Kindred | Page 1 of 206

Author: Octavia E. Butler | Submitted by: Maria Garcia | 109090 Views | Add a Review

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To Victoria Rose,

friend and goad











Critical Essay

Discussion Questions


I lost an arm on my last trip home. My left arm.

And I lost about a year of my life and much of the comfort and security I had not valued until it was gone. When the police released Kevin, he came to the hospital and stayed with me so that I would know I hadn’t lost him too.

But before he could come to me, I had to convince the police that he did not belong in jail. That took time. The police were shadows who appeared intermittently at my bedside to ask me questions I had to struggle to understand.

“How did you hurt your arm?” they asked. “Who hurt you?” My attention was captured by the word they used: Hurt. As though I’d scratched my arm. Didn’t they think I knew it was gone?

“Accident,” I heard myself whisper. “It was an accident.”

They began asking me about Kevin. Their words seemed to blur together at first, and I paid little attention. After a while, though, I replayed them and suddenly realized that these men were trying to blame Kevin for “hurting”

my arm.

“No.” I shook my head weakly against the pillow. “Not Kevin. Is he here? Can I see him?”

“Who then?” they persisted.

I tried to think through the drugs, through the distant pain, but there was no honest explanation I could give them—none they would believe.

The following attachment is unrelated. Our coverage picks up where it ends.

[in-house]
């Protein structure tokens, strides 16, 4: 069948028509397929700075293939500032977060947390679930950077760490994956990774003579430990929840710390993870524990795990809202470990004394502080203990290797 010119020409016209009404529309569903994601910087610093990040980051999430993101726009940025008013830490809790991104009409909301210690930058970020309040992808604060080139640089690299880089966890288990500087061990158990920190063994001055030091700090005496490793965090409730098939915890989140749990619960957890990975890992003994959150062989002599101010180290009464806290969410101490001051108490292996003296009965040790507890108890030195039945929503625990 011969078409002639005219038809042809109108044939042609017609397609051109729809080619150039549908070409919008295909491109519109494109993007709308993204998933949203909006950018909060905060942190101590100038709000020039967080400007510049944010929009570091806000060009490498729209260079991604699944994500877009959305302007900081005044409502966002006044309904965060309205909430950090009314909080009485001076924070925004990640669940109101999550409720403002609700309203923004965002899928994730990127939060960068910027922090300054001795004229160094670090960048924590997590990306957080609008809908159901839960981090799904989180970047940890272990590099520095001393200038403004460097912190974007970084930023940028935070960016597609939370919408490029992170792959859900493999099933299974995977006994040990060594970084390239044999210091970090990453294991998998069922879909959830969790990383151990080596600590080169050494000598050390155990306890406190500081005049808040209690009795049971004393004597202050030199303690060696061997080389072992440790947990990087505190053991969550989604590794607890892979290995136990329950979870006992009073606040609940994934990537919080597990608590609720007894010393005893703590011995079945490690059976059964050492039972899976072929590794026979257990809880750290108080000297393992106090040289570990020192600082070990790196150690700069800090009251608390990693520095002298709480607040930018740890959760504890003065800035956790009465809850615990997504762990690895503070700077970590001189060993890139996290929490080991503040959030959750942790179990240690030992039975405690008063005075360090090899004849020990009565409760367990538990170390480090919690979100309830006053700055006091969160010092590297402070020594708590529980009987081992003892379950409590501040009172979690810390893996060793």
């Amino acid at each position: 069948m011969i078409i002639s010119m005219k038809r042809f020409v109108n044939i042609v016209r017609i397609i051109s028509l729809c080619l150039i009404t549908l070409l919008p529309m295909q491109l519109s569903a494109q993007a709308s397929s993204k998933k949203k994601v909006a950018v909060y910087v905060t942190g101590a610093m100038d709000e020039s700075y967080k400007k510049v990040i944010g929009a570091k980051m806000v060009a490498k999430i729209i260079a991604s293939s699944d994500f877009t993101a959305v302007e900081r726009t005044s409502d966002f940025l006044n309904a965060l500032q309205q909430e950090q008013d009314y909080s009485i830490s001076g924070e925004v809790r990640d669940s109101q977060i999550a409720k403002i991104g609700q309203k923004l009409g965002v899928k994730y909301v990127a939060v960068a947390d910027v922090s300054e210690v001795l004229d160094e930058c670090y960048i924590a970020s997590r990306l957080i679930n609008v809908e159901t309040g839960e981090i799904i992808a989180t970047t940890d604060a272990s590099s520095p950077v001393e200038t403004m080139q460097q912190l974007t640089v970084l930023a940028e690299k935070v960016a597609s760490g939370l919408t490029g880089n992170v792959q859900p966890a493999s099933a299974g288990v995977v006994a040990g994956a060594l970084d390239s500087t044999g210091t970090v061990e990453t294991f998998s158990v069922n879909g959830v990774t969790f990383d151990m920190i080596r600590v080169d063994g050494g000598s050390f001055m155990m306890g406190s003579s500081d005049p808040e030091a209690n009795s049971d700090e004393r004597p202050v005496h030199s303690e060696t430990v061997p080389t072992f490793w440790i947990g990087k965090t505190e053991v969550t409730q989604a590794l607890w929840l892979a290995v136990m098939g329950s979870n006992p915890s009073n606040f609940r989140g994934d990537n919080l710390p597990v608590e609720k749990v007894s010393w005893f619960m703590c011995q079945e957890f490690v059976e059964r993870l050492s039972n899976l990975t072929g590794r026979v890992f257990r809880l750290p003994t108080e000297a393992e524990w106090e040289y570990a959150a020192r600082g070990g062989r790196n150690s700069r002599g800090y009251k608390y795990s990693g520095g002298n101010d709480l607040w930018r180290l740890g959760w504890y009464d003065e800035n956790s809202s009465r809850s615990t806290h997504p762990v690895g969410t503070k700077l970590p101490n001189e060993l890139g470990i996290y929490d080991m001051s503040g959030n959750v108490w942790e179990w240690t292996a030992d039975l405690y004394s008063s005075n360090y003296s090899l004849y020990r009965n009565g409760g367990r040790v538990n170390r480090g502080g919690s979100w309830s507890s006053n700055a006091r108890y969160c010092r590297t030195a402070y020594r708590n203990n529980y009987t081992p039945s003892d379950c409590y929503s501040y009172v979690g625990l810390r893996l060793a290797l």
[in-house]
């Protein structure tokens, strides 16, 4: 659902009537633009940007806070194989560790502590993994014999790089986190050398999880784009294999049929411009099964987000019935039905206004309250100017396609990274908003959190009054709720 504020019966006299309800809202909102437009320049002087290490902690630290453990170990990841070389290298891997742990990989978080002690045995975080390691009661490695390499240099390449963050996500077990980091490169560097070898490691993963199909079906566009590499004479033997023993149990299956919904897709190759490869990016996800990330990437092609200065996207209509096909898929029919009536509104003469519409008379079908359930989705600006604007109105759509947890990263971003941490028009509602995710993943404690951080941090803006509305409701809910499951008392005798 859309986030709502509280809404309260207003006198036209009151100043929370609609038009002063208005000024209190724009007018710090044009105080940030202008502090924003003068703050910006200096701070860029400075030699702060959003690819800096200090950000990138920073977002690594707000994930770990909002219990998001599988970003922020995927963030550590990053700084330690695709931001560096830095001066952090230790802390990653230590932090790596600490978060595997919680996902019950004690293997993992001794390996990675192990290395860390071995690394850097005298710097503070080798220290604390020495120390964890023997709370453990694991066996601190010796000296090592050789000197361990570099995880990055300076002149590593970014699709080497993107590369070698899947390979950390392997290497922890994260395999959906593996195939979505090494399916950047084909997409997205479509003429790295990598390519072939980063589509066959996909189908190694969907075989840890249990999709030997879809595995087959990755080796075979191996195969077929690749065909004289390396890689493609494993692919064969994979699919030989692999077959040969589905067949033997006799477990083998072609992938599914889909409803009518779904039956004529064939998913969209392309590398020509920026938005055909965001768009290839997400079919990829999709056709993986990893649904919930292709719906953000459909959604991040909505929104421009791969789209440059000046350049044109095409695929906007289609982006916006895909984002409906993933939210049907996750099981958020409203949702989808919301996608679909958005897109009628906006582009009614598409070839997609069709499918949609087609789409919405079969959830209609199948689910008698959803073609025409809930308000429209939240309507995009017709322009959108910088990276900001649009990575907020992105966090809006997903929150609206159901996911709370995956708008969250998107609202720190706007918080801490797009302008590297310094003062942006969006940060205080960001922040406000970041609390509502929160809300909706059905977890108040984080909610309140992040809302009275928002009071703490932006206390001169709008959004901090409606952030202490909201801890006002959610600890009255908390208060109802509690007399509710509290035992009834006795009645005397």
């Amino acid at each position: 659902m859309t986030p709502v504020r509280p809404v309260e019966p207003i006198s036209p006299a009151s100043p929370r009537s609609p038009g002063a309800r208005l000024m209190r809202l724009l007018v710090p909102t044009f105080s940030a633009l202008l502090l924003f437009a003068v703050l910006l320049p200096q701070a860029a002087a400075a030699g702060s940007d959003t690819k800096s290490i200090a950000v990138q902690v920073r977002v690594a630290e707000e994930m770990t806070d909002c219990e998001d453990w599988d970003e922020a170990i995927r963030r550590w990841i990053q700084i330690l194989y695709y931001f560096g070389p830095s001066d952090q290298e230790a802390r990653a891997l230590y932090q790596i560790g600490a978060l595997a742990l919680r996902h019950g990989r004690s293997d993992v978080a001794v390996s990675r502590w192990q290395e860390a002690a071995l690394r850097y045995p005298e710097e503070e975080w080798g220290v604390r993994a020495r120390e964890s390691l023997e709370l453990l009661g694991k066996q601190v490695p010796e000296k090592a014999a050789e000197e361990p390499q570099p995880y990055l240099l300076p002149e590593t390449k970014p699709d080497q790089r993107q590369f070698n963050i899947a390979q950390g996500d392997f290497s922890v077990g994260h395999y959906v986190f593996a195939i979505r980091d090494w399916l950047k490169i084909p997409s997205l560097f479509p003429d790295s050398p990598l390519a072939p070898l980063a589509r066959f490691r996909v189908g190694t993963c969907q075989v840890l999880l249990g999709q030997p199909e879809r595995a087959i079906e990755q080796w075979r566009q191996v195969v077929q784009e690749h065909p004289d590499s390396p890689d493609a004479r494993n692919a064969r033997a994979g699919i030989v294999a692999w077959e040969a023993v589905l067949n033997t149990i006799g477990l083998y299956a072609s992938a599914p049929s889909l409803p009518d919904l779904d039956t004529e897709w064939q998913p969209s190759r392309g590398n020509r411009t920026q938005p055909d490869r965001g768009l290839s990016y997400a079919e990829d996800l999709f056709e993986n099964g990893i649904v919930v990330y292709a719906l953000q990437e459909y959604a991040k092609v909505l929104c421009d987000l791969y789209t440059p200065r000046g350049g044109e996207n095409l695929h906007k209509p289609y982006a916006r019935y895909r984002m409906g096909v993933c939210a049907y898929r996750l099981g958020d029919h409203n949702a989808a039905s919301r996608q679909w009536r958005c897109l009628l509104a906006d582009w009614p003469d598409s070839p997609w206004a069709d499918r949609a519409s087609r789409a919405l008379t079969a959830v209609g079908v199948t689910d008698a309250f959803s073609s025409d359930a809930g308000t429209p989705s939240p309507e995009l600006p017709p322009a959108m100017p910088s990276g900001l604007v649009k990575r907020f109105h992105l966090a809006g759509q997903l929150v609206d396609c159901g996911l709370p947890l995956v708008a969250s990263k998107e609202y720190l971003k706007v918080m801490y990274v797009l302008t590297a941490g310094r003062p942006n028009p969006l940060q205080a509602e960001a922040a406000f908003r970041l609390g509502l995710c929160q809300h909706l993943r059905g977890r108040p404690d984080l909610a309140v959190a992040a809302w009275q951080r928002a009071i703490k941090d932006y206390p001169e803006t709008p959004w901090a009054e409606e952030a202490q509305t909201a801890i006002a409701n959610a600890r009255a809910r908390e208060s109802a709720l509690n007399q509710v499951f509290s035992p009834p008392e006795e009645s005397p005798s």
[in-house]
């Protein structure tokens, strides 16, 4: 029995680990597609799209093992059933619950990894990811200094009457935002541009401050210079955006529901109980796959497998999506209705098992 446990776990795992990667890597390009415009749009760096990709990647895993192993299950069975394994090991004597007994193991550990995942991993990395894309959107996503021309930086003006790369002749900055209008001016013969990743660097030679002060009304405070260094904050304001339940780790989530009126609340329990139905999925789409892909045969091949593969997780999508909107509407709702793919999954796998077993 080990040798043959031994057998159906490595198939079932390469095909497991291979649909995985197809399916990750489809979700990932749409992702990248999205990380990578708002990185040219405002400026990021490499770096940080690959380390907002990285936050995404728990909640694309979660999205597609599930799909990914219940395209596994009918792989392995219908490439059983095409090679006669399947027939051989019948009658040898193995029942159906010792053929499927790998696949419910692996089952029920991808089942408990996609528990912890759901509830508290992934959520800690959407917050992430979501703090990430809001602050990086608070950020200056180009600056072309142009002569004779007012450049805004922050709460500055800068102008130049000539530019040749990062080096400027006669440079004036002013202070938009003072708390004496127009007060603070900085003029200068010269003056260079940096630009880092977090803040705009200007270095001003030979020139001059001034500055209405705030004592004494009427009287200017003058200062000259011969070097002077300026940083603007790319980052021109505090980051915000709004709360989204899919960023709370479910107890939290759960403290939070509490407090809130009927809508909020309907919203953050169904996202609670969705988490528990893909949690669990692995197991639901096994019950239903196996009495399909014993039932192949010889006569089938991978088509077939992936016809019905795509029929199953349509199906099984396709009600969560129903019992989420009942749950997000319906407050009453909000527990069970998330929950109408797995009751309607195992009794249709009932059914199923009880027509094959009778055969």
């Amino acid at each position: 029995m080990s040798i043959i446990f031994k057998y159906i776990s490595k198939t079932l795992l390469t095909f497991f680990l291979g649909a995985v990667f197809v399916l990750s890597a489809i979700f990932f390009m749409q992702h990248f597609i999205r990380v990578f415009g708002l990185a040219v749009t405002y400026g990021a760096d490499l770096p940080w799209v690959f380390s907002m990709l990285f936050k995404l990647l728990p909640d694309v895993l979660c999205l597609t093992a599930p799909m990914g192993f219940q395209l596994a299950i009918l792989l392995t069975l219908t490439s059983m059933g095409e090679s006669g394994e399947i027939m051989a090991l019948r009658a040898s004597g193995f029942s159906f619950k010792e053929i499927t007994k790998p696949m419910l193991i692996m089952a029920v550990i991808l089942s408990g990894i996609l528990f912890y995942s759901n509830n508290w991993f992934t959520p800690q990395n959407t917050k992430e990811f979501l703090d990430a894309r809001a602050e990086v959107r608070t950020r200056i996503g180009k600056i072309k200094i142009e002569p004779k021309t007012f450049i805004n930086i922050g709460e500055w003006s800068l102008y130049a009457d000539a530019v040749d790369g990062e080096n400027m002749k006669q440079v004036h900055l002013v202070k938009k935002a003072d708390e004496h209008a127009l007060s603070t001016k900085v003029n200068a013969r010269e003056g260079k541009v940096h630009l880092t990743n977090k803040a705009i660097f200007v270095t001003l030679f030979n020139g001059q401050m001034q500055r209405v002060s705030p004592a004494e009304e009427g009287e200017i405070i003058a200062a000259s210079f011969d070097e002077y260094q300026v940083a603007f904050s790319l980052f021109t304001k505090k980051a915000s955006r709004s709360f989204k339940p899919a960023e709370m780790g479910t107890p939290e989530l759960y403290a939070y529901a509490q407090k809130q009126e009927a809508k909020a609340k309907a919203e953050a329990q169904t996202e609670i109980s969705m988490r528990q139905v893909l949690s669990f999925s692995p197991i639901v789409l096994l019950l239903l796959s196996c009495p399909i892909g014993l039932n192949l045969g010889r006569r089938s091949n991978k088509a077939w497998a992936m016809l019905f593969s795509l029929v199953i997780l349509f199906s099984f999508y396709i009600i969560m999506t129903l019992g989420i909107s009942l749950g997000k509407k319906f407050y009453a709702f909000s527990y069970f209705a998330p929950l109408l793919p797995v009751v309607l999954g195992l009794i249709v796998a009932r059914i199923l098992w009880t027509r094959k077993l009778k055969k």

“An accident,” I repeated. “My fault, not Kevin’s. Please let me see him.”

I said this over and over until the vague police shapes let me alone, until I awoke to find Kevin sitting, dozing beside my bed. I wondered briefly how long he had been there, but it didn’t matter. The important thing was that he was there. I slept again, relieved.

Finally, I awoke feeling able to talk to him coherently and understand what he said. I was almost comfortable except for the strange throbbing of my arm. Of where my arm had been. I moved my head, tried to look at the empty place … the stump.

Then Kevin was standing over me, his hands on my face turning my head toward him.

He didn’t say anything. After a moment, he sat down again, took my hand, and held it.

I felt as though I could have lifted my other hand and touched him. I felt as though I had another hand. I tried again to look, and this time he let me.

Somehow, I had to see to be able to accept what I knew was so.

After a moment, I lay back against the pillow and closed my eyes.

“Above the elbow,” I said.

“They had to.”

“I know. I’m just trying to get used to it.” I opened my eyes and looked at him. Then I remembered my earlier visitors. “Have I gotten you into trouble?”


“The police were here. They thou

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Great book, nicely written and thank you BooksVooks for uploading

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